“Haiti: A Year Later” by Chris Marlow of Help End Local Poverty, a non-profit based out of Austin.
“It seems rather strange that it’s been one full year since a massive earthquake rocked Haiti.
Since that earthquake, Haiti continues to be dealt blow-after-blow. Political unrest has caused little rebuilding efforts to take place. Cholera has spread throughout the country. For over a week, Haitians were being pestered by a potential level four Hurricane this past November.
It’s hard to find clean water, food and shelter. Education and job opportunities are still hard to come by.
And yet, Haitians continue to fight and struggle to move forward. Inch by inch, they claw, scratch and push to help create a better future.
January 12, 2010, Haiti was a changed nation. January 12, 2011, Haiti has become a symbol to the world. A people who simply won’t back down, give up or quit.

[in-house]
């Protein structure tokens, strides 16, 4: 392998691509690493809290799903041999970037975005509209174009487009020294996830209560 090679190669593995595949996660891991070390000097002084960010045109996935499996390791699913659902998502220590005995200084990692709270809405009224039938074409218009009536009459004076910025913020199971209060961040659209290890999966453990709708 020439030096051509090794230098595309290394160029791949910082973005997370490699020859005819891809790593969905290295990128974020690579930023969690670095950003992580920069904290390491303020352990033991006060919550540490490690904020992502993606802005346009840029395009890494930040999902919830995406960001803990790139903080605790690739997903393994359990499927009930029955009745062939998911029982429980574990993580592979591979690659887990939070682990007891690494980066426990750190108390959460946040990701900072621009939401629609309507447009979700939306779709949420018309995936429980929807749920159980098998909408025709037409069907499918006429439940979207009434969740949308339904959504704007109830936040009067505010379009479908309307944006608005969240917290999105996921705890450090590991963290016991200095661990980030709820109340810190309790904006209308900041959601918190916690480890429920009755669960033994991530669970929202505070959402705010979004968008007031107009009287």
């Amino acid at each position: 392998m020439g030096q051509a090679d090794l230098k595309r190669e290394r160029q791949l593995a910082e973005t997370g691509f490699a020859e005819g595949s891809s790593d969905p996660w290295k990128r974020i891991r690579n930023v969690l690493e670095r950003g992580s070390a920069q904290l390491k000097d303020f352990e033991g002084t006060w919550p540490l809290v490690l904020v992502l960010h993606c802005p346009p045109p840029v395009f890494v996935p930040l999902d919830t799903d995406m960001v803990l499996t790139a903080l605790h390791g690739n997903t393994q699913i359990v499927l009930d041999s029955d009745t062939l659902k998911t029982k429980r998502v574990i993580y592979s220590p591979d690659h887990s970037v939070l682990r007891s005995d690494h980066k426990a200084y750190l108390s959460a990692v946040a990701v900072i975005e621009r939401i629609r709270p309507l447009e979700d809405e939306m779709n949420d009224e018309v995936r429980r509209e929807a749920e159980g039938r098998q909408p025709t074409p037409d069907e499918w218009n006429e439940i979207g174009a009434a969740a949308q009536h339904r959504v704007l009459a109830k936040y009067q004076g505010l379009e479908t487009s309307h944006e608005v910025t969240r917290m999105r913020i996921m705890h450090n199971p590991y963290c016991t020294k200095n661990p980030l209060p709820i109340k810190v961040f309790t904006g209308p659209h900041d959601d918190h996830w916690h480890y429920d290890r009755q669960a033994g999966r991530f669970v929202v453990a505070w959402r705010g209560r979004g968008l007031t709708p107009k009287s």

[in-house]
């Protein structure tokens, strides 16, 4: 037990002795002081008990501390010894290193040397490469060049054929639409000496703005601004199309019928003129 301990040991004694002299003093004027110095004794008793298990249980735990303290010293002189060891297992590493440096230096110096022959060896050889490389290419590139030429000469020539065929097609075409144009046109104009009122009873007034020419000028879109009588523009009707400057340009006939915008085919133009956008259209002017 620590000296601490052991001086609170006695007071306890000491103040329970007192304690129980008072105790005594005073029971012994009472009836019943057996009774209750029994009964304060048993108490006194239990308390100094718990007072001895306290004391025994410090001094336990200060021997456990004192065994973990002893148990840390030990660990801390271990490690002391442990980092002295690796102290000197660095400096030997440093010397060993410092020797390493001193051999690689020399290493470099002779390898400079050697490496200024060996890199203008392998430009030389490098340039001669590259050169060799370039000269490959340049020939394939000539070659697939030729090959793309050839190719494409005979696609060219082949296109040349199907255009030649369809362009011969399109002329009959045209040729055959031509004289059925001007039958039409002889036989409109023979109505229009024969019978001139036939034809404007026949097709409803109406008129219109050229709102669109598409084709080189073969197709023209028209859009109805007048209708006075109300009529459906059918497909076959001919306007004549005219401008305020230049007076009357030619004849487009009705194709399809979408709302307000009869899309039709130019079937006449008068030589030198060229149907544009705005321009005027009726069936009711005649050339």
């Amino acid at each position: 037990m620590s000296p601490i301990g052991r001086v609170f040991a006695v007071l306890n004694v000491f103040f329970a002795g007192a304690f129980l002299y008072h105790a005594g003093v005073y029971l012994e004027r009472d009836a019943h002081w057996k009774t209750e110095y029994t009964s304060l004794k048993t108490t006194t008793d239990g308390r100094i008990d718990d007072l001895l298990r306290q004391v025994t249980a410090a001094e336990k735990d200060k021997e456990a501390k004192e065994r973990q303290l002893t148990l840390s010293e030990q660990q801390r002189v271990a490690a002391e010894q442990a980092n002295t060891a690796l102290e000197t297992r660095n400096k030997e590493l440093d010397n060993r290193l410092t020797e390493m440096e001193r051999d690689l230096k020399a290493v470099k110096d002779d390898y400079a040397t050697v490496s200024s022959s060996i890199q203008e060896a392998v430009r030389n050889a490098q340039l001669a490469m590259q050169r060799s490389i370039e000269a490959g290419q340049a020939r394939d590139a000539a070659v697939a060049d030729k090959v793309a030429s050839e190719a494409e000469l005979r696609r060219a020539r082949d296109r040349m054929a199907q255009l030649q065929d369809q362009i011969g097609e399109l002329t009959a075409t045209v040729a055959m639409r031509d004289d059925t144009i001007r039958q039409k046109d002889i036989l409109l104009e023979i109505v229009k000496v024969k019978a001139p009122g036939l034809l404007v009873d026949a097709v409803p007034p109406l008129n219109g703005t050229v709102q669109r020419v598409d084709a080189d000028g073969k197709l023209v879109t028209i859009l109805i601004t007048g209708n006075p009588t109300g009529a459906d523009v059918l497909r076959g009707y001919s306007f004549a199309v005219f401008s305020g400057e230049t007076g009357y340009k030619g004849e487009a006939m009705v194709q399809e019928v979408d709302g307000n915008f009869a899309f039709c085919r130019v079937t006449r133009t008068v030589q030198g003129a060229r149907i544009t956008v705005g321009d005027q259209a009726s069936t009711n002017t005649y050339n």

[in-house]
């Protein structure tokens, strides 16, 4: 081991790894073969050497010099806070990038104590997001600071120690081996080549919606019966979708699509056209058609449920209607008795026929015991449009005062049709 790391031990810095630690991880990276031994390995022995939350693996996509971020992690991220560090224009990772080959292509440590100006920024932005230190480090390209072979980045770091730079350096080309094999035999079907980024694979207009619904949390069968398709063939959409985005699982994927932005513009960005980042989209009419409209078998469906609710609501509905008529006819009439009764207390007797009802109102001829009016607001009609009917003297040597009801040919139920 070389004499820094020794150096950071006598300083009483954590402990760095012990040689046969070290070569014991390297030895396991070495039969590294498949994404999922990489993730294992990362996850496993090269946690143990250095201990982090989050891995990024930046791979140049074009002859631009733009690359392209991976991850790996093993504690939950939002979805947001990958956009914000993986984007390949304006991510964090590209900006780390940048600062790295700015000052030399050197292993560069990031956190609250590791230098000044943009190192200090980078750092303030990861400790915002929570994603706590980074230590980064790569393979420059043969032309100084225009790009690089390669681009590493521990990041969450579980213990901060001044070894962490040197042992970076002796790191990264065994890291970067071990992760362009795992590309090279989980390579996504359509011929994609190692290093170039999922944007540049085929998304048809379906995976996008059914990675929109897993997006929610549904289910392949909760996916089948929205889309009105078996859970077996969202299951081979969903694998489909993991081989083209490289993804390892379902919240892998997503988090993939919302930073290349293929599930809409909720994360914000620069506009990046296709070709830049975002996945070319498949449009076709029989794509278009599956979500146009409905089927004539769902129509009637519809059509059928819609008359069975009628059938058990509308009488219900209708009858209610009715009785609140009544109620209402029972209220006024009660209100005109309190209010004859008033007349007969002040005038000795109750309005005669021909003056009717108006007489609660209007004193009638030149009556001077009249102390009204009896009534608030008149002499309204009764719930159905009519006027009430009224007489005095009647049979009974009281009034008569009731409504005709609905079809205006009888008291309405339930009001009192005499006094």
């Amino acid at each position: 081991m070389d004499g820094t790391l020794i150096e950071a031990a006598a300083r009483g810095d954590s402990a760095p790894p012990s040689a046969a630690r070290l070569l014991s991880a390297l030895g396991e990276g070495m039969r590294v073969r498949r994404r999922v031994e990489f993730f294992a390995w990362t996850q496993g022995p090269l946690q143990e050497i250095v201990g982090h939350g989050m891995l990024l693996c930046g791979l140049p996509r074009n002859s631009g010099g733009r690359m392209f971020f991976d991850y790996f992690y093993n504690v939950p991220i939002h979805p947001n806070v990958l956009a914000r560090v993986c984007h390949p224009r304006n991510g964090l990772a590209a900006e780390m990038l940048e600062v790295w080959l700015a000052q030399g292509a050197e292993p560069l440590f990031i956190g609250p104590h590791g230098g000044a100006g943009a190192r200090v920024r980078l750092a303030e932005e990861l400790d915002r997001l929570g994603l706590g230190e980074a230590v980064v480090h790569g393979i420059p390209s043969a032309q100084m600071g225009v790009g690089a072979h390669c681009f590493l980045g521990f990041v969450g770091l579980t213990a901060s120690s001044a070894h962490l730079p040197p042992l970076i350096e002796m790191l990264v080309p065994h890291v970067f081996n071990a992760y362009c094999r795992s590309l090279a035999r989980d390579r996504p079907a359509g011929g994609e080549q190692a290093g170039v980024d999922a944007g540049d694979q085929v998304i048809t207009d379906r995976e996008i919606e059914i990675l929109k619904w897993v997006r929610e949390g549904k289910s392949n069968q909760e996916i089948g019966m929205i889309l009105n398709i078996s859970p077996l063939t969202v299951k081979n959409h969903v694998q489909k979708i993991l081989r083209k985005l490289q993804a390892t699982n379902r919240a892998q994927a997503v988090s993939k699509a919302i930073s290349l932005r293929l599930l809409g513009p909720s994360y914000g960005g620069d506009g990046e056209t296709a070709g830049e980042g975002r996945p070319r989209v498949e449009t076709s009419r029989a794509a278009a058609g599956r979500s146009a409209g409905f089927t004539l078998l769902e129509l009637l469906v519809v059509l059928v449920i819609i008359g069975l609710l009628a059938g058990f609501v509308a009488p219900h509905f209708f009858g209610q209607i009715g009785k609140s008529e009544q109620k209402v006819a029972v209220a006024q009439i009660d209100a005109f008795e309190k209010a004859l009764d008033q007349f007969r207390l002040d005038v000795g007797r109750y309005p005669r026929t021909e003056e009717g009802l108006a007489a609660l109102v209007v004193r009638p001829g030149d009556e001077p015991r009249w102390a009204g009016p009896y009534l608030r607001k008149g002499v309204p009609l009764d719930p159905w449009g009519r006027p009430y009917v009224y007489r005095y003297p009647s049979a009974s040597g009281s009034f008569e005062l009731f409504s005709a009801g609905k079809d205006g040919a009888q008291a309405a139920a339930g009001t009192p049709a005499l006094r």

Today we mourn the loss of many, we’re frustrated at the lack of progress for Haitians, and yet we can’t help but take a moment and thank the Haitian people. They are brave, their resolve seems to be unmatched, and their willingness to move forward is stunning, convicting and simply amazing.
We heard from our Haitian friend and partner, Pastor Jean Alix, today. He shared his thoughts with us as he reflected on this past year:
For me it is very hard to even think about what happened last year. This morning I cried just listening to the news. It is very difficult for our brothers and sisters in Haiti that lost all they had – family, houses, jobs, friends and even dreams….
When I look back after one year, I see a lot of good and bad things.
Good things: I saw a solidarity between Haitians that I’ve never seen in my life.
I saw revival in the churches as never before.
I saw the world come and help Haiti.
But the bad things:
Lots of people and organizations take advantage of the situations of the people – both Haitians and people or organizations from other countries.
Lots of people are still in some bad situations even though they should have been helped, but no one cared for them.
Our government doesn’t do much.
There are still dead bodies under the debris.
People still in tents.
The sanitary condition of the people is very critical…
We will continue to partner with Haitians, including Pastor Jean Alix, in 2011 to help bring restoration and renewal to the nation.”